“The last 18 months have seen rapid growth and innovation in deepfakes, and it’s never been cheaper or easier for a fraudster to deploy them. Widespread use reinforces a positive feedback loop where deepfake fidelity is continuously improving, forcing verification platforms to continuously update their detection models. It’s an ongoing cat-and-mouse game between fraudsters and the platforms that verify content or identities as genuine.”

How do you see the landscape of deep fake technology evolving in the future, and what implications might this have for society? 

“The future of deepfakes could have profound implications for misinformation, privacy, and trust, challenging the integrity of news, politics, and security. However, effective collaboration between cybersecurity experts, government, and businesses can mitigate these risks. Alongside a vigilant and well-informed general population, cyber defence teams can stay ahead in the digital arms race and reduce the likelihood of this worst-case scenario.

“It’s important to note there are also plenty of positive applications of deepfakes in education, entertainment and elsewhere — to make the most of these, we need to continue developing an effective regulatory regime that enables cyber threat responders to combat malicious uses.”

Are there any emerging technologies or techniques that show promise in combating the spread of deep fakes?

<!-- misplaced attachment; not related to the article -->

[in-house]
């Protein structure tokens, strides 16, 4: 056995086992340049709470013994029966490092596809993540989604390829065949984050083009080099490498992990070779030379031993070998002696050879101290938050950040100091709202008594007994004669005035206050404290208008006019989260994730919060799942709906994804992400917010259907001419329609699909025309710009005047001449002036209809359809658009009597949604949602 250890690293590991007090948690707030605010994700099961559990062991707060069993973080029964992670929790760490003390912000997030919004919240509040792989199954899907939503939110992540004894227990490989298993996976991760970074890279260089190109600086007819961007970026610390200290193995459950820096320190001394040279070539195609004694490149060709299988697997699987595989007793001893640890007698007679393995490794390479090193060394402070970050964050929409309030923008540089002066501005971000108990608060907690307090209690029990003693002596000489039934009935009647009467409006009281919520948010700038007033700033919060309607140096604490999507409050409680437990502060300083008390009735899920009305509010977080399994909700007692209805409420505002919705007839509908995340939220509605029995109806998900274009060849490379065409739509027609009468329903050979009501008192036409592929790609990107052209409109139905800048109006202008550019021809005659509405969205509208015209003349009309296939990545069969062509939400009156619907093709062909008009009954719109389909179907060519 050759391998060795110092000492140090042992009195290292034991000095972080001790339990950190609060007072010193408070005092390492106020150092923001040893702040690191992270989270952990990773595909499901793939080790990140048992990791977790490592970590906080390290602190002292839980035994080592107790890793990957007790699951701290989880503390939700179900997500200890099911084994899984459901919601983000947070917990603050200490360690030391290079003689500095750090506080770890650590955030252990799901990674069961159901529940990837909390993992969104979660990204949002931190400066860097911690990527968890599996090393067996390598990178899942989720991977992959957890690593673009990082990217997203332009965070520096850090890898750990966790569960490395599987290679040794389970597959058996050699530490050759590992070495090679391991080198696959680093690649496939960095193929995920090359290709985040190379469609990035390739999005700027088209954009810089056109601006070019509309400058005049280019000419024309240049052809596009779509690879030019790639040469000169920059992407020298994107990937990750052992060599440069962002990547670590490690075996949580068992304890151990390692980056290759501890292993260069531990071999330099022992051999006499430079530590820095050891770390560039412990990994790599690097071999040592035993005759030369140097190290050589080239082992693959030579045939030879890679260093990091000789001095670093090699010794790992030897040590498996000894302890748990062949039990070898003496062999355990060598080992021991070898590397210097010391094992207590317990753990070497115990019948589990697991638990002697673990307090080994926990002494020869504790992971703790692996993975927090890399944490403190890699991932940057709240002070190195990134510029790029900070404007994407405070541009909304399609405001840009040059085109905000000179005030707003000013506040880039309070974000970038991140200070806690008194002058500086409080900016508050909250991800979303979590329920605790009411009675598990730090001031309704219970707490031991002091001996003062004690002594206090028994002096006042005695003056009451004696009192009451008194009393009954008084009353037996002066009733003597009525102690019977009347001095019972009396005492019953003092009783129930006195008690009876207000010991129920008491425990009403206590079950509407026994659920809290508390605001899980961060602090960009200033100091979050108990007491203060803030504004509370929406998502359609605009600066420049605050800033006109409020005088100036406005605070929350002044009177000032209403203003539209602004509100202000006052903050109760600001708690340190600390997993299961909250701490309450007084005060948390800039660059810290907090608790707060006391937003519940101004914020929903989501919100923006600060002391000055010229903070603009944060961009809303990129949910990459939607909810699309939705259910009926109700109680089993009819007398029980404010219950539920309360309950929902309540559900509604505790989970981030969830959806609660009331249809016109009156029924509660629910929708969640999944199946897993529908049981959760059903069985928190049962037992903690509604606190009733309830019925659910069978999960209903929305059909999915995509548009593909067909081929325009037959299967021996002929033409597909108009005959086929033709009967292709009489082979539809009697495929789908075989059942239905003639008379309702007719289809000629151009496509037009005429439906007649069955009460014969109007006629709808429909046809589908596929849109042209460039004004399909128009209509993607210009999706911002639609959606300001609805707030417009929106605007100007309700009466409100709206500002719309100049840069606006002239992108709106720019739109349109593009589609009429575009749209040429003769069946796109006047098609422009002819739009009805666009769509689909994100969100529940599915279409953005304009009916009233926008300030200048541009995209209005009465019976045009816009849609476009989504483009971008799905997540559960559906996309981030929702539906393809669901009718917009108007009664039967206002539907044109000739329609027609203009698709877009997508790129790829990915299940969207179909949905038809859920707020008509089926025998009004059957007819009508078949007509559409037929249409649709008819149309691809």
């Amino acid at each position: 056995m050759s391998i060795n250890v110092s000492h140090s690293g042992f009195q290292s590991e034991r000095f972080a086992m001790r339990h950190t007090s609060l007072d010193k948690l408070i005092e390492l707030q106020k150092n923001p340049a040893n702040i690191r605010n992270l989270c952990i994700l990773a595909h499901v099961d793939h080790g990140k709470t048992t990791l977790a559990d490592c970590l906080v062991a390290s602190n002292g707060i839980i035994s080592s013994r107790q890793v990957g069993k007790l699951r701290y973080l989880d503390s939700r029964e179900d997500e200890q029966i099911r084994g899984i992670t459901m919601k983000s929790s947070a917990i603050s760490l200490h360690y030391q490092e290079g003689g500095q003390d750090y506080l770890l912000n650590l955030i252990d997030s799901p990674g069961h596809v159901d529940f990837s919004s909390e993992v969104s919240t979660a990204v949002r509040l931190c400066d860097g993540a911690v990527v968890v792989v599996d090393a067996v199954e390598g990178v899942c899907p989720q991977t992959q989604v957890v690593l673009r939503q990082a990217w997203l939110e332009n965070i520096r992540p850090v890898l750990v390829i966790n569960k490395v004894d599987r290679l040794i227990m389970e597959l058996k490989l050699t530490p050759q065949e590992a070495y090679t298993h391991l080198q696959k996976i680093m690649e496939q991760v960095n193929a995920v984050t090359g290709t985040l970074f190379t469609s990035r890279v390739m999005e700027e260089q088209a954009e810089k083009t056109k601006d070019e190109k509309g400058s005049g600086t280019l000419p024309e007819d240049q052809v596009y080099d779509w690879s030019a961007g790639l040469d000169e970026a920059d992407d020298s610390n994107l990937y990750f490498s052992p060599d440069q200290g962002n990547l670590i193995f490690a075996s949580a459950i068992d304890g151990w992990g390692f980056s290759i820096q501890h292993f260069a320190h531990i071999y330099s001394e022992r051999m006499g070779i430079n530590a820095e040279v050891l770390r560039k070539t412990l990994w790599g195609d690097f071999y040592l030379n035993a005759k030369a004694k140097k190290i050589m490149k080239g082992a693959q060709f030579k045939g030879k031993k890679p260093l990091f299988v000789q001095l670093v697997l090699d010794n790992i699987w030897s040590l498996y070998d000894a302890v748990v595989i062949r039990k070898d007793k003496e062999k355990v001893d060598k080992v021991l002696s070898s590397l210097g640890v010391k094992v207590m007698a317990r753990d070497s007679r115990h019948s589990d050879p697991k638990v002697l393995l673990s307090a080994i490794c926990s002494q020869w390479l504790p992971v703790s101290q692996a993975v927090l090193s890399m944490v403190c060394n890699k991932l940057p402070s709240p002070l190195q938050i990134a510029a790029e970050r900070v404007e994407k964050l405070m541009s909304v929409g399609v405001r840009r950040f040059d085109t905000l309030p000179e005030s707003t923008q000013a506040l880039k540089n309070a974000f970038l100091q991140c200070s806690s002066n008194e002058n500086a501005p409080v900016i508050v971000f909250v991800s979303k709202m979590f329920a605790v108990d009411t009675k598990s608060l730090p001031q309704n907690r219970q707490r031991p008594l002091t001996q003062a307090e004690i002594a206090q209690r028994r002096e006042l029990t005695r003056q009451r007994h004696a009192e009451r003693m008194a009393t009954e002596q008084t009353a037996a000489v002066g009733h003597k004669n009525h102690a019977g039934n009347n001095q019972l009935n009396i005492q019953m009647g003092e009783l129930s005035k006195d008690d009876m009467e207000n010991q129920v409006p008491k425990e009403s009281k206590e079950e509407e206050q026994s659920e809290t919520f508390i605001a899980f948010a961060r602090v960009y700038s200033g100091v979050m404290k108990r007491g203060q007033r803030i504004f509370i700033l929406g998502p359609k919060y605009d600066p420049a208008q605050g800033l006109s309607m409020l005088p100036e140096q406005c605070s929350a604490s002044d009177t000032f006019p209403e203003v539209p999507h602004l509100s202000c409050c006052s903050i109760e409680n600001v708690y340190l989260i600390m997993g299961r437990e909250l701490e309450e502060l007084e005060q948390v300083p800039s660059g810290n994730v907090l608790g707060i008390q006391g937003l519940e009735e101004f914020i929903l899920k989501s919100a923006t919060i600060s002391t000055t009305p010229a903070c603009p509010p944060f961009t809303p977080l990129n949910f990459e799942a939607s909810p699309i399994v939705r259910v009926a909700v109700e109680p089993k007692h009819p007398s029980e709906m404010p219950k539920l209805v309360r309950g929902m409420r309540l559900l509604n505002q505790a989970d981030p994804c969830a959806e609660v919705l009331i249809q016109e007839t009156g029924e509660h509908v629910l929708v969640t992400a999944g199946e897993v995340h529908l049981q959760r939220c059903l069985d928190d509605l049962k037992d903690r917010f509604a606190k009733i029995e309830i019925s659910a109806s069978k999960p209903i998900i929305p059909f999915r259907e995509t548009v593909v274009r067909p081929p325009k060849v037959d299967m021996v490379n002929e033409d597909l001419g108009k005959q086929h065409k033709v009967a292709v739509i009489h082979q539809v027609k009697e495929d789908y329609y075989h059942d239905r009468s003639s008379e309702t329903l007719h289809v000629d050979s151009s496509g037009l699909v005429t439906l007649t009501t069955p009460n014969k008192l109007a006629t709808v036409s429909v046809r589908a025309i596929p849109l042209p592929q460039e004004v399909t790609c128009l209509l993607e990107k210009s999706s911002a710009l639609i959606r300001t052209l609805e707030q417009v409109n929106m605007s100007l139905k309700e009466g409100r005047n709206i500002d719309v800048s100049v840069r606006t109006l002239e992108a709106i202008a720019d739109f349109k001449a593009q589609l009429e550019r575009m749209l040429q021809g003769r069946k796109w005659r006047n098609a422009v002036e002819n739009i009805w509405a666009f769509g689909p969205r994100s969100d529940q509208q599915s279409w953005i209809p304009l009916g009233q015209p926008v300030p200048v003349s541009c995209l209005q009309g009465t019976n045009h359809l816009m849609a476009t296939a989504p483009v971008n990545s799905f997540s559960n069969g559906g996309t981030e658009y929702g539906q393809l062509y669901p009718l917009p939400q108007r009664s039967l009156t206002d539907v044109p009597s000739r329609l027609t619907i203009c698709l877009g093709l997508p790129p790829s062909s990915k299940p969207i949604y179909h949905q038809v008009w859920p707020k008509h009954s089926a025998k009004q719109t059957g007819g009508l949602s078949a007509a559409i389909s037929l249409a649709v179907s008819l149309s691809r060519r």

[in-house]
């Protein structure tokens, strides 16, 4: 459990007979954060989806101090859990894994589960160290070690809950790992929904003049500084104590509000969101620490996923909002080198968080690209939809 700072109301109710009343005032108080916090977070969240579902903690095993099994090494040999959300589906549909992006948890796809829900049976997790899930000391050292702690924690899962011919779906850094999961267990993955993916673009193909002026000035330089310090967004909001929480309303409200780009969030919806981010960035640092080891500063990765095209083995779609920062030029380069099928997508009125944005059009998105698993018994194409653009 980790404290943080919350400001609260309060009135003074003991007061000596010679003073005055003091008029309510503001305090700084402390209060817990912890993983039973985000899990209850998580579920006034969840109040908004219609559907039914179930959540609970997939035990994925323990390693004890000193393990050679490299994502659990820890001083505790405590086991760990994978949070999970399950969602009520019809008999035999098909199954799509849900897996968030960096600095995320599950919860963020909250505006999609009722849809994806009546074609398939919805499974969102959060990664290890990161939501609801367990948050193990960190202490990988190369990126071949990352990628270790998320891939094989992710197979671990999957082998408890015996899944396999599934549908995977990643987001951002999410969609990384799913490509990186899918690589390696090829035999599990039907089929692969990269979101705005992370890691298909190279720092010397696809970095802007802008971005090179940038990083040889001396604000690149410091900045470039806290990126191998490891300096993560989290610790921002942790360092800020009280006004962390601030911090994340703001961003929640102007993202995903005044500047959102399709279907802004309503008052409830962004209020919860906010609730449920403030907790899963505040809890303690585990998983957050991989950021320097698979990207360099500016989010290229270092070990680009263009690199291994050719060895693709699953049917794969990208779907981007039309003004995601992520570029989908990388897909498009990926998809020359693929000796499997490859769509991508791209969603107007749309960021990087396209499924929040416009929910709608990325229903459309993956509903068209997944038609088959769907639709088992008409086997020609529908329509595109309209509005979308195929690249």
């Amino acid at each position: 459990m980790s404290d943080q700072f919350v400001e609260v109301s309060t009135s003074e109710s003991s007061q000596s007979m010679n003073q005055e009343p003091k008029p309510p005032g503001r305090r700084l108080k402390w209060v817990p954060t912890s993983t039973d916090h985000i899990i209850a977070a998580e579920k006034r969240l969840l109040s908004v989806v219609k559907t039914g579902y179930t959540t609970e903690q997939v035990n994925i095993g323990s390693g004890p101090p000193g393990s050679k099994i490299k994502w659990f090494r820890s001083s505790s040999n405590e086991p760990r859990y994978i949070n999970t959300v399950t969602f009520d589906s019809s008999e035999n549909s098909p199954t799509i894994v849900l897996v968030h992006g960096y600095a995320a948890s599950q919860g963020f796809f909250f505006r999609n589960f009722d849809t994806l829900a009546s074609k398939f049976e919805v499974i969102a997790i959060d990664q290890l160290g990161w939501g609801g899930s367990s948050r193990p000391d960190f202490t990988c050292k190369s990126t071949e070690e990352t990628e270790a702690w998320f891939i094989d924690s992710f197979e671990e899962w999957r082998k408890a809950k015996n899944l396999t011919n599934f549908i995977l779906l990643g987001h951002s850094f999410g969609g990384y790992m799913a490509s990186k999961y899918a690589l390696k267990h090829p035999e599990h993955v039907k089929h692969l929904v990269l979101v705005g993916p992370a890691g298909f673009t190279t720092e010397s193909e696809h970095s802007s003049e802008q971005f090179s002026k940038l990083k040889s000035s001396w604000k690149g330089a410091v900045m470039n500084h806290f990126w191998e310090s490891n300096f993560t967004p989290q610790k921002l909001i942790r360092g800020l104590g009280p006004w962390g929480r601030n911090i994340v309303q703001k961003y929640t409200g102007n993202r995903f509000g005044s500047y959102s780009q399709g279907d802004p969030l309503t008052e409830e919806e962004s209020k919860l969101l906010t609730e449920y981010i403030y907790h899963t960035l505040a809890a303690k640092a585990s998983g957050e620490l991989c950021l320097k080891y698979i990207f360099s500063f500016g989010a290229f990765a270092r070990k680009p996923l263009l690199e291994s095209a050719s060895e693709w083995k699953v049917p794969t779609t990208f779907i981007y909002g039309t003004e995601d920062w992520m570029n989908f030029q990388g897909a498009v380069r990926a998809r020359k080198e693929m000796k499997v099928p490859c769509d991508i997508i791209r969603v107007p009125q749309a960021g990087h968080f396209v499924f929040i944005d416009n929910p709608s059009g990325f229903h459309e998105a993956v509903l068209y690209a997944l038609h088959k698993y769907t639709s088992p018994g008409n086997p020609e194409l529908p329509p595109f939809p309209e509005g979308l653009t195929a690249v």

“Deepfakes are often used as a component of AI attacks. Only AI itself can analyse and understand the complex patterns at the speed and scale required for effective detection — we must fight AI with AI to combat the deepfake spread.

“We can do this through AI-powered liveness detection, which uses millions of biometric markers to distinguish forgeries. While deepfakes are hard to detect with the naked eye, the vast datasets in AI-enabled detection models make them highly accurate.

“Banks are already using AI-powered liveness detection to ask for a user selfie, collecting data from their retina/iris coupled with eyebrows, eyelashes, and ears, which taken together tends to be very precise. Deepfakes struggle with generating images and video with these minute details, so firms using this technology can have increased confidence that only legitimate users can initiate transactions.

“Moreover, AI-enabled graph technology sifts through transaction data to flag patterns suggestive of complex AI-powered fraud, for example, several accounts opened with the same ID in disparate locations. Crucially, detection is predictive, generating actionable analytics to pre-empt fraud before it happens.”

What role should digital authentication and verification processes play in safeguarding businesses against deep fake attacks? 

“Digital authentication and verification processes are vital in safeguarding businesses against deepfake attacks. Implementing robust digital identity verification measures, such as biometric checks and liveness detection, can prevent unauthorised access and ensure that actions are performed by legitimate users. These processes are essential for maintaining the integrity of financial transactions, protecting intellectual property, and securing communication channels.”

Are there any legal or regulatory considerations that businesses should be aware of when combating deep fakes?

“Businesses must navigate an evolving regulatory landscape when combating deepfakes. As laws like the EU’s General Data Protection Regulation (GDPR) continue to evolve and firms handle ever more volumes of data, organisations work closely with legal teams to identify the types of data they can process and use. While it’s important to have an ethical governance policy, enforcing it is an entirely different challenge.”